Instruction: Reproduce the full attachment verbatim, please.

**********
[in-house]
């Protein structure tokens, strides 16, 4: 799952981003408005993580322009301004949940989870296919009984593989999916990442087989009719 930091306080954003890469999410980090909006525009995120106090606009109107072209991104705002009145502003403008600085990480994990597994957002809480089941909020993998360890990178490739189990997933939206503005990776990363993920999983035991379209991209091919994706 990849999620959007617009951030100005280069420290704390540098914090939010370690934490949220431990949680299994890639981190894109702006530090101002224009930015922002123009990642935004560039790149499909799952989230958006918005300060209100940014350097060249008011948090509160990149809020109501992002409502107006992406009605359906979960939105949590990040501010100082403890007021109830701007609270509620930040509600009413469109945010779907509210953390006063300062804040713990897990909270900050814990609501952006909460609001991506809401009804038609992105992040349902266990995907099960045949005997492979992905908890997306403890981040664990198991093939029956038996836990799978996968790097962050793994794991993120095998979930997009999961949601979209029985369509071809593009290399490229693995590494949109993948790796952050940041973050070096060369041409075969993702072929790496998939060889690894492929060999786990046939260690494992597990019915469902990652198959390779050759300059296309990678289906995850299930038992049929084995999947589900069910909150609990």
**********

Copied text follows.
[in-house]
């Protein structure tokens, strides 16, 4: 799952981003408005993580322009301004949940989870296919009984593989999916990442087989009719 930091306080954003890469999410980090909006525009995120106090606009109107072209991104705002009145502003403008600085990480994990597994957002809480089941909020993998360890990178490739189990997933939206503005990776990363993920999983035991379209991209091919994706 990849999620959007617009951030100005280069420290704390540098914090939010370690934490949220431990949680299994890639981190894109702006530090101002224009930015922002123009990642935004560039790149499909799952989230958006918005300060209100940014350097060249008011948090509160990149809020109501992002409502107006992406009605359906979960939105949590990040501010100082403890007021109830701007609270509620930040509600009413469109945010779907509210953390006063300062804040713990897990909270900050814990609501952006909460609001991506809401009804038609992105992040349902266990995907099960045949005997492979992905908890997306403890981040664990198991093939029956038996836990799978996968790097962050793994794991993120095998979930997009999961949601979209029985369509071809593009290399490229693995590494949109993948790796952050940041973050070096060369041409075969993702072929790496998939060889690894492929060999786990046939260690494992597990019915469902990652198959390779050759300059296309990678289906995850299930038992049929084995999947589900069910909150609990």